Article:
Chesapeake Outdoors by C. D. Dollar

 Vol. 10, No. 50

December 12-18, 2002

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Diving Season on the Bay

I love the diver ducks that visit our Bay every winter. They are easily one of the hardiest birds of the waterfowl world, flying straight into 20 mile-an-hour headwinds and dropping from dizzying heights without flinching an inch. The rougher the seas, the more relaxed they seem, as content as a cat on a quilt. Scaup, canvasbacks and redheads: Each species has its unique traits.

I can’t say if I favor one diver duck over another, but scaup — commonly called bluebill or blackhead — and canvasbacks are two of my favorites. Scaup have bright white flanks, and I’m mesmerized by the subtle yet glossy black-green colors on their heads. And their blue bills are equally cool.

Canvasback numbers have so decreased that hunting for them is closed, but they are more abundant in the Chesapeake Bay region than in other coastal waters. At one time, canvasbacks consumed wild celery almost exclusively; hence they share the same scientific name — valisinari — with that species of underwater grass. The sharp decline in wild celery caused canvasbacks to shift their diet to small clams. Declining habitat and food sources are factors explaining the dip in canvasback populations.

A close relative of canvasback is the redhead duck, which we sometimes see by the thousands dining on the eelgrass in Pocomoke Sound. Because redheads feed almost exclusively on underwater grasses, they have not been as successful in adapting their feeding habits to the loss of their food source in the Bay. Only small numbers of redheads now use the Bay for habitat and breeding.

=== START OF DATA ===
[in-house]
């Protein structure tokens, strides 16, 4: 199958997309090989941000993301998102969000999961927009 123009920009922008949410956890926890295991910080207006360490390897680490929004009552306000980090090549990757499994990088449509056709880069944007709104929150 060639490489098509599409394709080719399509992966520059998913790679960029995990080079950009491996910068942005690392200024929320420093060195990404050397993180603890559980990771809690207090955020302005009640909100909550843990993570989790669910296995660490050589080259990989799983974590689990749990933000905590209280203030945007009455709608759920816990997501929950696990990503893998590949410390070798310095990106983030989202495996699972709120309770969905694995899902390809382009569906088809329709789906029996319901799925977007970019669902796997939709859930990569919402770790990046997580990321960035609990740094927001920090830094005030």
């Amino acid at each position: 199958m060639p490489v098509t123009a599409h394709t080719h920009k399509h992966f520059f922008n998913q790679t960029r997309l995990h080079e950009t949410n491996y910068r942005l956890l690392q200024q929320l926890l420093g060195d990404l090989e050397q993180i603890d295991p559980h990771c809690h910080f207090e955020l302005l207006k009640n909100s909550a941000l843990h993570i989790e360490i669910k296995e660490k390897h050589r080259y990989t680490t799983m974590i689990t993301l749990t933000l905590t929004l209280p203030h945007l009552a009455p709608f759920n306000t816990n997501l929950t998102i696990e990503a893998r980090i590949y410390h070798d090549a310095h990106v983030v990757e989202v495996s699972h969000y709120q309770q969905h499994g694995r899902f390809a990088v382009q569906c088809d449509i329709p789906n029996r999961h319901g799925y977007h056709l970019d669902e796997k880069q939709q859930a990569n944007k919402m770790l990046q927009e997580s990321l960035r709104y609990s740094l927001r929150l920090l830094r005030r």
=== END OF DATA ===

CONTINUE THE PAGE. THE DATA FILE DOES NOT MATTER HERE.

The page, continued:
As far as pure toughness against the harsh elements, divers just might be the linebackers of the waterfowl world. Only sea ducks might be hardier. But for my money, I’d take the divers.

Fish Are Biting
Turn out the lights: The party is over! While December 15 marks the official last day of the rockfish season, in truth the bite has been way off for more than a week in our part of the Bay. Trollers have picked up a few here and there, but catches have been inconsistent at best. With water temperatures in the lower 40s, the bait is gone.

Some rockfish and white perch are still around, but you’ve got to be hardy to brave the chill. Willy Agee and some friends fished out of Kiptopeake off Virginia’s Eastern Shore and did pretty well. Good thing duck season comes back in on December 17, or we’d all be twiddling our thumbs.

Copyright 2002
Bay Weekly